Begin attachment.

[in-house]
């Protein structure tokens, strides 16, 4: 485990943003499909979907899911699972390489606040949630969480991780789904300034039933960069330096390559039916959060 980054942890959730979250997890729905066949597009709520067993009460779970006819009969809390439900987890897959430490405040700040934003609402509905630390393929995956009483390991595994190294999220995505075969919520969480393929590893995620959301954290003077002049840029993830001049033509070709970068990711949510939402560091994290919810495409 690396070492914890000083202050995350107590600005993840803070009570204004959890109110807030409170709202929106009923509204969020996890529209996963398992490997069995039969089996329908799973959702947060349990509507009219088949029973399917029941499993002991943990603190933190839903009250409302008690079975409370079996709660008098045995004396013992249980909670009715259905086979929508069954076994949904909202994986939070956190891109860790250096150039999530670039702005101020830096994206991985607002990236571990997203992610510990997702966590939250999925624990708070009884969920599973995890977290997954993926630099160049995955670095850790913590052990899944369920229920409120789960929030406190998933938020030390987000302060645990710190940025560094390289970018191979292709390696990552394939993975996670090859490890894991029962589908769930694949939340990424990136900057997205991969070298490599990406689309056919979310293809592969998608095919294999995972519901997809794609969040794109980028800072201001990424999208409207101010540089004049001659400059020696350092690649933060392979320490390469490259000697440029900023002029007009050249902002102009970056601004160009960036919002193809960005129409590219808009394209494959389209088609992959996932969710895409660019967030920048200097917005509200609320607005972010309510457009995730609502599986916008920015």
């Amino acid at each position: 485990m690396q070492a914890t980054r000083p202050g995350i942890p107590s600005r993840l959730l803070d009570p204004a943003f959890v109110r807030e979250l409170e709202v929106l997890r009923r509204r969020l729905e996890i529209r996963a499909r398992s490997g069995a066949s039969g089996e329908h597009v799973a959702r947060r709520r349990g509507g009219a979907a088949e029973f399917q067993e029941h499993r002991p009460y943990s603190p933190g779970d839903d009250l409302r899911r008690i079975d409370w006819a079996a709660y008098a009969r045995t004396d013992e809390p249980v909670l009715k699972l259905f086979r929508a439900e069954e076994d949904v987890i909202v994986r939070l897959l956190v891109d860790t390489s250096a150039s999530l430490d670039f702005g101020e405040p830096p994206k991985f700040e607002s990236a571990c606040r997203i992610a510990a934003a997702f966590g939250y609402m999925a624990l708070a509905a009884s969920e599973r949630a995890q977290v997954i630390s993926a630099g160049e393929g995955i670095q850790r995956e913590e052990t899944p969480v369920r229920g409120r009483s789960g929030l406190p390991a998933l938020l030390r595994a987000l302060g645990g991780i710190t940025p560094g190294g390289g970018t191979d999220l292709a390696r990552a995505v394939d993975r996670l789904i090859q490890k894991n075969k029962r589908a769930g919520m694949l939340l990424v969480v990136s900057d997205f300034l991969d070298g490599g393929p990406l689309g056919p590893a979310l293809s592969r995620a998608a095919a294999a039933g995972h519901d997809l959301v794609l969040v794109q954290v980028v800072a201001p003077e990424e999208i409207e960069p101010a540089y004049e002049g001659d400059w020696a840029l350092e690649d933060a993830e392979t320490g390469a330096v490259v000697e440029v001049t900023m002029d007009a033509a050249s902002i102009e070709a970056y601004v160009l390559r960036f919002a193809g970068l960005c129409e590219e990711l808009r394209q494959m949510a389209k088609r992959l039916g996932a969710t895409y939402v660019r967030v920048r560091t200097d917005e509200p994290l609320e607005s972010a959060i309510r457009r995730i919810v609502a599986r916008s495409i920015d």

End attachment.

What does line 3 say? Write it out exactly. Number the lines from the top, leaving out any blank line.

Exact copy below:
């Amino acid at each position: 485990m690396q070492a914890t980054r000083p202050g995350i942890p107590s600005r993840l959730l803070d009570p204004a943003f959890v109110r807030e979250l409170e709202v929106l997890r009923r509204r969020l729905e996890i529209r996963a499909r398992s490997g069995a066949s039969g089996e329908h597009v799973a959702r947060r709520r349990g509507g009219a979907a088949e029973f399917q067993e029941h499993r002991p009460y943990s603190p933190g779970d839903d009250l409302r899911r008690i079975d409370w006819a079996a709660y008098a009969r045995t004396d013992e809390p249980v909670l009715k699972l259905f086979r929508a439900e069954e076994d949904v987890i909202v994986r939070l897959l956190v891109d860790t390489s250096a150039s999530l430490d670039f702005g101020e405040p830096p994206k991985f700040e607002s990236a571990c606040r997203i992610a510990a934003a997702f966590g939250y609402m999925a624990l708070a509905a009884s969920e599973r949630a995890q977290v997954i630390s993926a630099g160049e393929g995955i670095q850790r995956e913590e052990t899944p969480v369920r229920g409120r009483s789960g929030l406190p390991a998933l938020l030390r595994a987000l302060g645990g991780i710190t940025p560094g190294g390289g970018t191979d999220l292709a390696r990552a995505v394939d993975r996670l789904i090859q490890k894991n075969k029962r589908a769930g919520m694949l939340l990424v969480v990136s900057d997205f300034l991969d070298g490599g393929p990406l689309g056919p590893a979310l293809s592969r995620a998608a095919a294999a039933g995972h519901d997809l959301v794609l969040v794109q954290v980028v800072a201001p003077e990424e999208i409207e960069p101010a540089y004049e002049g001659d400059w020696a840029l350092e690649d933060a993830e392979t320490g390469a330096v490259v000697e440029v001049t900023m002029d007009a033509a050249s902002i102009e070709a970056y601004v160009l390559r960036f919002a193809g970068l960005c129409e590219e990711l808009r394209q494959m949510a389209k088609r992959l039916g996932a969710t895409y939402v660019r967030v920048r560091t200097d917005e509200p994290l609320e607005s972010a959060i309510r457009r995730i919810v609502a599986r916008s495409i920015d």